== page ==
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Your Guide to Commercial Elevator Maintenance

It can be in your best interest to leave commercial elevator maintenance to the professionals. However, understanding what happens during a routine inspection can give you a better idea of the condition and functionality of your elevator system, allowing you to make more informed decisions about repairs and replacements. An elevator maintenance inspection focuses on five key areas.

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Inside the Car

Starting from the inside of the car, an inspection will check for any damage to the walls, ceiling, and handrails, as well as see if any position indicator lights need replacement. The inspection will also operate the elevator to make sure it is running well, with the same considerations given to the doors and door.

Outside the Car

On the outside, the inspection will check and replace hall station lights as necessary. The door panel should also pass inspection and clearance regulations. This stage of the maintenance will include testing the firefighters’ service.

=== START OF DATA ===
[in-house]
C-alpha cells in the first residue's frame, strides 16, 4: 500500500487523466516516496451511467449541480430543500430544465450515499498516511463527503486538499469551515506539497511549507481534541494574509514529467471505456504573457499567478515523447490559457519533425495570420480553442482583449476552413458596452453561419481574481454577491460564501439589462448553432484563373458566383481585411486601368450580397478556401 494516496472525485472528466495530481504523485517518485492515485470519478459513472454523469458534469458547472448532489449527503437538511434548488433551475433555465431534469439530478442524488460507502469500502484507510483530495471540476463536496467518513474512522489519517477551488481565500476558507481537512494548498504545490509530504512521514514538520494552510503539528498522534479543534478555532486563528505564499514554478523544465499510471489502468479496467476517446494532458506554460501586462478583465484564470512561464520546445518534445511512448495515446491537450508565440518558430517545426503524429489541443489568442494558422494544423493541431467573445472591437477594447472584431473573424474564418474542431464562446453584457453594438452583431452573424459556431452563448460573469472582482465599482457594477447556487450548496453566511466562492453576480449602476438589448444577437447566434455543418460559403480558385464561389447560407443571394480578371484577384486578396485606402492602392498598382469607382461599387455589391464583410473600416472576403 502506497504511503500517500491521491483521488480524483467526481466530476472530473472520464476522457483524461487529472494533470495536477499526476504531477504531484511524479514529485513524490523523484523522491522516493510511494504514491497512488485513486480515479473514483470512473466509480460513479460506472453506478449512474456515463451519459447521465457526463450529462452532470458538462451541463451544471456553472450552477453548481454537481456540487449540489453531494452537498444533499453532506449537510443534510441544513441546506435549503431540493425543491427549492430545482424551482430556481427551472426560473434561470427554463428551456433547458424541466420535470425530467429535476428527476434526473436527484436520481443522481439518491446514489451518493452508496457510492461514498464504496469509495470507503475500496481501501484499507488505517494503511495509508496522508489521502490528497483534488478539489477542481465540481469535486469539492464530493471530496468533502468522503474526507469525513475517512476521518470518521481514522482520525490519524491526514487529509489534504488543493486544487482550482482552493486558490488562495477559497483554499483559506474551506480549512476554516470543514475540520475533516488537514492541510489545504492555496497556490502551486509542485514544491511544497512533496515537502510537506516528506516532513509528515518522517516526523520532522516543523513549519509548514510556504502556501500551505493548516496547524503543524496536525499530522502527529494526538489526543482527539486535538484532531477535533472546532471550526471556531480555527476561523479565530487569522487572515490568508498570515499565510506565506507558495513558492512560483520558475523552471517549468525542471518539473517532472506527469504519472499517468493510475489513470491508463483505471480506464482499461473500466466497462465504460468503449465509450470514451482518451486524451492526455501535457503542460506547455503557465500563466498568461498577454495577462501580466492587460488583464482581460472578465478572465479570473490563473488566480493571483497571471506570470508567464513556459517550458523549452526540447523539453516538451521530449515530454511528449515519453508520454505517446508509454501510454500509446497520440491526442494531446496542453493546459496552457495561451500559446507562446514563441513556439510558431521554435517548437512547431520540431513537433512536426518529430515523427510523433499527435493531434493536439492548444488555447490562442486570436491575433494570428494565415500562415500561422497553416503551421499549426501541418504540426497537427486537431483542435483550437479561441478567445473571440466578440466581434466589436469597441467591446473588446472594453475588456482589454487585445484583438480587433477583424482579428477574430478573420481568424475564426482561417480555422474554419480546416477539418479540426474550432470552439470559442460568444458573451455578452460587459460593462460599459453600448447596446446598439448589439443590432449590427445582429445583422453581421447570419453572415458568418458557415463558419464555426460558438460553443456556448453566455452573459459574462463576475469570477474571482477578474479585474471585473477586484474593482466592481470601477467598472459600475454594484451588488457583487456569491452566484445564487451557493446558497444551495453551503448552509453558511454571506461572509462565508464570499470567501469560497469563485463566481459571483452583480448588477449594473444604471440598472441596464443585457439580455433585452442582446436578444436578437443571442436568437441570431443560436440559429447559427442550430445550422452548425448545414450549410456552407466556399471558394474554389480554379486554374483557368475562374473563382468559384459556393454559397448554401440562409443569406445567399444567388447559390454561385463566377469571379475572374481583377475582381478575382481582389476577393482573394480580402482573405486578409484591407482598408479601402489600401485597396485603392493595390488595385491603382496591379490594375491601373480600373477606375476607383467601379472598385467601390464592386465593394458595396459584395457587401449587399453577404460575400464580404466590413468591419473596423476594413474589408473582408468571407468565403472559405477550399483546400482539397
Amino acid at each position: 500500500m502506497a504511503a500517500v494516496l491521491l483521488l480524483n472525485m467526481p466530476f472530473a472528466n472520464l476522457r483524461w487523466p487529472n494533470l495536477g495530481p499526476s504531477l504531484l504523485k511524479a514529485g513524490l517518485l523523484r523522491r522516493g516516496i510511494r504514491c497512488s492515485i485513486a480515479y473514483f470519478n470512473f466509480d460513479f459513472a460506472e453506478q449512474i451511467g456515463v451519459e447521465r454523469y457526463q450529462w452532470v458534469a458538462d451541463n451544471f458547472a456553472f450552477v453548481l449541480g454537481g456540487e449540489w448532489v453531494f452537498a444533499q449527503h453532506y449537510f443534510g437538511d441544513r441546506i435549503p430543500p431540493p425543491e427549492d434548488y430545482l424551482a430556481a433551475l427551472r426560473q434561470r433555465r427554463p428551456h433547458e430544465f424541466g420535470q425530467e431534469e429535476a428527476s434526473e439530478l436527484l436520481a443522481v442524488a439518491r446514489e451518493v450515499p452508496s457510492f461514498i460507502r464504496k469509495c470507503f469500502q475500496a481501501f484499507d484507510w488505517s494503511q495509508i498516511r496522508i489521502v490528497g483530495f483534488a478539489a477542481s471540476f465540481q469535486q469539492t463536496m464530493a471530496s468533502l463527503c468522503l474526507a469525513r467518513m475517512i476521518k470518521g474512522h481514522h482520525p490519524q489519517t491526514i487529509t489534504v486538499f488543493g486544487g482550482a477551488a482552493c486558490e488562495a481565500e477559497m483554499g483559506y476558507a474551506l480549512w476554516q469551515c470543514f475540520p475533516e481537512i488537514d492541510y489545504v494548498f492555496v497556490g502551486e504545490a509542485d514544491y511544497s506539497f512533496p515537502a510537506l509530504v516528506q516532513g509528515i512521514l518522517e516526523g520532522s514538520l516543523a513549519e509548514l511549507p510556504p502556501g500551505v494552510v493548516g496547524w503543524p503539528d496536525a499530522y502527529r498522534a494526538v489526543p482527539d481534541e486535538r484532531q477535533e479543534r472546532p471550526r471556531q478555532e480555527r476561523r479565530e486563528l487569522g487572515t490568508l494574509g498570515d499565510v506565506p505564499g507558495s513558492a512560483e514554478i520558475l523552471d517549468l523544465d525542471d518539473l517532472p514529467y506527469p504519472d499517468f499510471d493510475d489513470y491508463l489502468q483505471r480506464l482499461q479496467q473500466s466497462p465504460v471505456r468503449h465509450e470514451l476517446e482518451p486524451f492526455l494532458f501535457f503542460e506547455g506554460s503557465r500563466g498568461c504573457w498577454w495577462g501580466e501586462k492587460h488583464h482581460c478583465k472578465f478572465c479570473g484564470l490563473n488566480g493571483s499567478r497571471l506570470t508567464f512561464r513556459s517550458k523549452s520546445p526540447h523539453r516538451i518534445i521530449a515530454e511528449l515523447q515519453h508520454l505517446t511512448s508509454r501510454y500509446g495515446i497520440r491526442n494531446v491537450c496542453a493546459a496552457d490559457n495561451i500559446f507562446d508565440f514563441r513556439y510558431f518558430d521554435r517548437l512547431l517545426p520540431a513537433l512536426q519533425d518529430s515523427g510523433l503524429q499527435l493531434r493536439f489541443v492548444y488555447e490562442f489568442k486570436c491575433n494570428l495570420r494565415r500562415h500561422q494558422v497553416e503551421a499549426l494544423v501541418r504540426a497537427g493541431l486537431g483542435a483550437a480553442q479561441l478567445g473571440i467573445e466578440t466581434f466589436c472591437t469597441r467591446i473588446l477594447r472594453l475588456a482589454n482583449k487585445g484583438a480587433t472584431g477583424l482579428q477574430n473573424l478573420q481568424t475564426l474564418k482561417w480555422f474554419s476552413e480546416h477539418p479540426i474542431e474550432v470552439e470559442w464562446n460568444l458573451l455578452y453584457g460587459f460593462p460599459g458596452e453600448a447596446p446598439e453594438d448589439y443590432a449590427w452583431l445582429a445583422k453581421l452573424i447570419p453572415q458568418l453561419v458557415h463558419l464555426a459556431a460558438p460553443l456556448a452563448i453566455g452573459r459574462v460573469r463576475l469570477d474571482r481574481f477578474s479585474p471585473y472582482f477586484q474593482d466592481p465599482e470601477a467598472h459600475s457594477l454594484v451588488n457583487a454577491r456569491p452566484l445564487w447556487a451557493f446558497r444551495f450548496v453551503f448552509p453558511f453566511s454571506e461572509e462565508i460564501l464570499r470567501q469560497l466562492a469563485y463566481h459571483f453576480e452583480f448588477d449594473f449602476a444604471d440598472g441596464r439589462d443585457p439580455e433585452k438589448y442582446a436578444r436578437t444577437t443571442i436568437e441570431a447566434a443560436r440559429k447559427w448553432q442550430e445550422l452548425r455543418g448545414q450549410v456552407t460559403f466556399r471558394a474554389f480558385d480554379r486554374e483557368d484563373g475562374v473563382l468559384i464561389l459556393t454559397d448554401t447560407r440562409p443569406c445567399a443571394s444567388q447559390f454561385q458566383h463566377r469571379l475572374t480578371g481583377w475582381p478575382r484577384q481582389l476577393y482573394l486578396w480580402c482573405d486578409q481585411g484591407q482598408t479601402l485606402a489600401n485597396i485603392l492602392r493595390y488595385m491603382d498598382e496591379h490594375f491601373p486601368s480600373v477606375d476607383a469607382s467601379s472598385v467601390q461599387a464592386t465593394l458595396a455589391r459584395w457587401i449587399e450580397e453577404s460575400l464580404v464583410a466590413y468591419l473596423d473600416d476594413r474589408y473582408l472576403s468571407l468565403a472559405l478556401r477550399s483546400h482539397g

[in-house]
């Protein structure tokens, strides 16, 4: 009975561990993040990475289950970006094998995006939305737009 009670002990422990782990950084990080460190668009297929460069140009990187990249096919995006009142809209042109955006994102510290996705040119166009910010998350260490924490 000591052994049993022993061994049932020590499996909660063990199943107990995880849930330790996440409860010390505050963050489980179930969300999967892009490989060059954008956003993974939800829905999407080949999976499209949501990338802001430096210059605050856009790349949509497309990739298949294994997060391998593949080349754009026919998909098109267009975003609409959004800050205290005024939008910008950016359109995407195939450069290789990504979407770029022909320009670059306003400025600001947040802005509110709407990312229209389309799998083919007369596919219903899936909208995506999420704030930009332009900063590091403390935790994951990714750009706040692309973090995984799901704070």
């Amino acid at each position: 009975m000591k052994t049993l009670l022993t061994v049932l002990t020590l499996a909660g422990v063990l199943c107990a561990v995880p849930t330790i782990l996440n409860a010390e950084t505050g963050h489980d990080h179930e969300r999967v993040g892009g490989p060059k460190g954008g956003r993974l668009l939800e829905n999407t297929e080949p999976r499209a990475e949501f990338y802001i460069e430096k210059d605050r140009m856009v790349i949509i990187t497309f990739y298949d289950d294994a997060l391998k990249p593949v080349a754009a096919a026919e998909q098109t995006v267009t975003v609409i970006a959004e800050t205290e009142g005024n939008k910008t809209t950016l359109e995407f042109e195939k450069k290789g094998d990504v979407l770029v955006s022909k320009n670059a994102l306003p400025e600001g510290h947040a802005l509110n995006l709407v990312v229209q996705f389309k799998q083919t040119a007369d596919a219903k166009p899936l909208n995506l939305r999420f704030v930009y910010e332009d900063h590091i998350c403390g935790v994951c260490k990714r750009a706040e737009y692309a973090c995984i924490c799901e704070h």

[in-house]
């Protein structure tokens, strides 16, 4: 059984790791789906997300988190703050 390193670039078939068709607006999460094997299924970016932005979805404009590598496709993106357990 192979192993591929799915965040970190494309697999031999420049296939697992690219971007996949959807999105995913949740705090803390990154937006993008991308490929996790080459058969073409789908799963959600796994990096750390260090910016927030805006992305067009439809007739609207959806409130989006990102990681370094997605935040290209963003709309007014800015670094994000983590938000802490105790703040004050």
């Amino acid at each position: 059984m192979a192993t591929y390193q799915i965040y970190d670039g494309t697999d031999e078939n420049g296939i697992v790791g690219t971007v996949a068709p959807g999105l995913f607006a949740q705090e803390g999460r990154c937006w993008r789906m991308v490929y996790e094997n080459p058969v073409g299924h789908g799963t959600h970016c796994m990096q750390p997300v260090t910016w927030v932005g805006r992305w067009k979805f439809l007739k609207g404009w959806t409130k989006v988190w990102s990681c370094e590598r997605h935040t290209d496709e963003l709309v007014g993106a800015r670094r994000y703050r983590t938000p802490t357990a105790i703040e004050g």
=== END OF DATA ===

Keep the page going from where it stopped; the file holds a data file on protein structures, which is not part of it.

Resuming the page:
Machine Room

Inspecting the machine room focuses on keeping any unrelated materials away from the room, checking for leaks and unusual wear, checking electrical components for overheating and failure, lubricating components, and checking the system’s oil level.

Top of the Car

On the top of the car, the inspection will check that the stop switch and inspection station function properly. All visible components will receive inspection for any signs of wear, damage, or disconnection. Inspections also keep an eye out for any debris on top of the car and any signs of rodents, fire safety hazards, and vandalism.

Pit

In the pit, it’s necessary to check that the lights, stop switch, and GFI outlet all function properly. Cleaning and looking for signs of leaks also happen at this stage of inspection. Any visible components will receive inspection; spring buffers need to be checked for signs of corrosion and misalignment, and the sump pump also needs to be cleaned and operating correctly.

 

Throughout the process, if an inspector notices any problems, they will log them and make repairs on-site. If immediate repairs are not possible, the inspector will schedule a follow up service.

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